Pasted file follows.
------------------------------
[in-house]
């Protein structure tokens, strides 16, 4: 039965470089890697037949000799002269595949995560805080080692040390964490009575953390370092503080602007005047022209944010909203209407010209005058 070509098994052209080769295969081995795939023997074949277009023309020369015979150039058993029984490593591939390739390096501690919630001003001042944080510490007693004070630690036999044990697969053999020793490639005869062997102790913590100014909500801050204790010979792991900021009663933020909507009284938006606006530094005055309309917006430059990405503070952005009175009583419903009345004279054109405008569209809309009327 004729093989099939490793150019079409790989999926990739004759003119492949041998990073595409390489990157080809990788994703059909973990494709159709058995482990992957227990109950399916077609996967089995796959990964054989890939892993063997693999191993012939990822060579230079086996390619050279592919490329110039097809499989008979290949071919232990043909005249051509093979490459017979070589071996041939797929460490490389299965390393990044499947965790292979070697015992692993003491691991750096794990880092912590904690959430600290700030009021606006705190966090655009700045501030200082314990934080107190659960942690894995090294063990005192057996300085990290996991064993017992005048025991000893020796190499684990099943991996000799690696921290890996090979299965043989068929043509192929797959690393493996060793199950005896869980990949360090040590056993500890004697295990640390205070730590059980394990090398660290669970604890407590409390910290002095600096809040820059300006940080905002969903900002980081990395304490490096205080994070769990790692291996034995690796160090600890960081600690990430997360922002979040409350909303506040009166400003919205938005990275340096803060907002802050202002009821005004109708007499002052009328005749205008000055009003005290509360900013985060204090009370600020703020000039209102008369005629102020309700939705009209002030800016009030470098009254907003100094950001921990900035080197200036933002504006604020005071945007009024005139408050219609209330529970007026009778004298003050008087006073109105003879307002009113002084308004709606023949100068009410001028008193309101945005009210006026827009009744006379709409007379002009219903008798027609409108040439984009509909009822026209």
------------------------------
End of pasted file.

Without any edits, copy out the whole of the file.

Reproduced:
[in-house]
């Protein structure tokens, strides 16, 4: 039965470089890697037949000799002269595949995560805080080692040390964490009575953390370092503080602007005047022209944010909203209407010209005058 070509098994052209080769295969081995795939023997074949277009023309020369015979150039058993029984490593591939390739390096501690919630001003001042944080510490007693004070630690036999044990697969053999020793490639005869062997102790913590100014909500801050204790010979792991900021009663933020909507009284938006606006530094005055309309917006430059990405503070952005009175009583419903009345004279054109405008569209809309009327 004729093989099939490793150019079409790989999926990739004759003119492949041998990073595409390489990157080809990788994703059909973990494709159709058995482990992957227990109950399916077609996967089995796959990964054989890939892993063997693999191993012939990822060579230079086996390619050279592919490329110039097809499989008979290949071919232990043909005249051509093979490459017979070589071996041939797929460490490389299965390393990044499947965790292979070697015992692993003491691991750096794990880092912590904690959430600290700030009021606006705190966090655009700045501030200082314990934080107190659960942690894995090294063990005192057996300085990290996991064993017992005048025991000893020796190499684990099943991996000799690696921290890996090979299965043989068929043509192929797959690393493996060793199950005896869980990949360090040590056993500890004697295990640390205070730590059980394990090398660290669970604890407590409390910290002095600096809040820059300006940080905002969903900002980081990395304490490096205080994070769990790692291996034995690796160090600890960081600690990430997360922002979040409350909303506040009166400003919205938005990275340096803060907002802050202002009821005004109708007499002052009328005749205008000055009003005290509360900013985060204090009370600020703020000039209102008369005629102020309700939705009209002030800016009030470098009254907003100094950001921990900035080197200036933002504006604020005071945007009024005139408050219609209330529970007026009778004298003050008087006073109105003879307002009113002084308004709606023949100068009410001028008193309101945005009210006026827009009744006379709409007379002009219903008798027609409108040439984009509909009822026209």